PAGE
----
WATERLOO, Iowa (KWWL) - In a little over two months, Iowa has gone from three to 106 cases of the B.1.1.7 or United Kingdom variant of COVID-19.
Health experts in the Cedar Valley say that means cases of the variant are doubling about every ten days. While it is troubling, it's not out of control yet.
"It's not a lot of them yet. But we just have to watch that and see what that looks like," Dr. Matt Sojka said, chief medical officer at MercyOne Medical Center in Waterloo.
The Centers for Disease Control and Prevention has identified three variants of concern spread widely across the U.S. The U.K. variant has been most active, with 15,511 cases across the country.
Experts like Sojka think more gatherings and increased air travel could lead to a spike.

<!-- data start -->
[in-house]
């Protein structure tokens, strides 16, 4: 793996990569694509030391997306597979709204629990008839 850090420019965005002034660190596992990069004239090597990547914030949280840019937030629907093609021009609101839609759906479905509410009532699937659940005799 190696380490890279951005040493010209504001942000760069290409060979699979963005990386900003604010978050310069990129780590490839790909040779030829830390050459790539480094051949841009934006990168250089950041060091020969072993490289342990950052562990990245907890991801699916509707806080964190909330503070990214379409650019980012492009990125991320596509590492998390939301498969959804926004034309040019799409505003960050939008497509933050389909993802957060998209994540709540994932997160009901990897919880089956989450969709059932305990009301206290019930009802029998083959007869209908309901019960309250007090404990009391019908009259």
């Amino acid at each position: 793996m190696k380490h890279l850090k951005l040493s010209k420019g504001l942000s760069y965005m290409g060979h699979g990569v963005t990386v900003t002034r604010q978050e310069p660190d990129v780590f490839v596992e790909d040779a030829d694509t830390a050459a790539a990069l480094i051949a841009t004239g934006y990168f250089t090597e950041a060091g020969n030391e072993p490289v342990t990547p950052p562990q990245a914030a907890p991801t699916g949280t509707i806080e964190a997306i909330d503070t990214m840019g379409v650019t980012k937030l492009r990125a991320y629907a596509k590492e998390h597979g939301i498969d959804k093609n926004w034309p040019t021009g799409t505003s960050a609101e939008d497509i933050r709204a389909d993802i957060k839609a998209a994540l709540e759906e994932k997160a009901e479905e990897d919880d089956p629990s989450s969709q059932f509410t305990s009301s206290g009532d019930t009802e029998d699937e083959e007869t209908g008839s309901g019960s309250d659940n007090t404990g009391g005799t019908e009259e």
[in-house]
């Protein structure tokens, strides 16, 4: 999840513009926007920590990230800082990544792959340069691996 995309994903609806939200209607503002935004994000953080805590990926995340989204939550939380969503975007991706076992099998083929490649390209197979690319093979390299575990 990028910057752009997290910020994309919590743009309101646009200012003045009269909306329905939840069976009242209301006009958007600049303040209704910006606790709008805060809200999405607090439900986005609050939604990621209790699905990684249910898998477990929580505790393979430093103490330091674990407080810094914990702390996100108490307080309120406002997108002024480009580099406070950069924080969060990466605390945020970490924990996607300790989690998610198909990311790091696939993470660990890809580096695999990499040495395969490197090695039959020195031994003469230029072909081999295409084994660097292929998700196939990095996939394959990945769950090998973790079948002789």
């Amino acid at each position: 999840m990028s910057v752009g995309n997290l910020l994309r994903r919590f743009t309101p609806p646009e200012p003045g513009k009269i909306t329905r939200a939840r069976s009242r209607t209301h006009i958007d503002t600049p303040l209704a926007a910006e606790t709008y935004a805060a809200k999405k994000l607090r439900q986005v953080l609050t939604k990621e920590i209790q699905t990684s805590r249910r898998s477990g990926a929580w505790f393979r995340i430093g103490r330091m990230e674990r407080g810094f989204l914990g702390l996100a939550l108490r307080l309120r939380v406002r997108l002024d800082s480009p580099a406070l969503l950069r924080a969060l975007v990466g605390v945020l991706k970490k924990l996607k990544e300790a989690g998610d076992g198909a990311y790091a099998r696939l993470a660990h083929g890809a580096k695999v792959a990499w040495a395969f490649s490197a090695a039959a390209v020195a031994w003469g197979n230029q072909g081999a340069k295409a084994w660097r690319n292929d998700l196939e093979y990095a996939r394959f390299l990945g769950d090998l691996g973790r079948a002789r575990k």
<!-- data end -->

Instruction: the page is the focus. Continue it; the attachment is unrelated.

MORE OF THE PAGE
"I'm very nervous about what that's going to look like as those individuals travel to Florida and California for vacation," Sojka said.
University studies and real world data from drug companies is showing the three vaccines currently approved by the FDA are at least effective in preventing hospitalization and death from contracting one of these variants.
"All three vaccines seem to be very good at preventing that portion," Sojka said.
Technically contracting the virus and having minor symptoms are still very possible.
Moderna announced in late February that it was testing a new vaccine specifically for one variant; the South African or B.1.351. Sojka says other companies will likely follow suit and Americans may need a third --or yearly shot-- to keep fighting these new mutations.
"We don't have a crystal ball, but we need to be aware of and start planning for that," Sojka.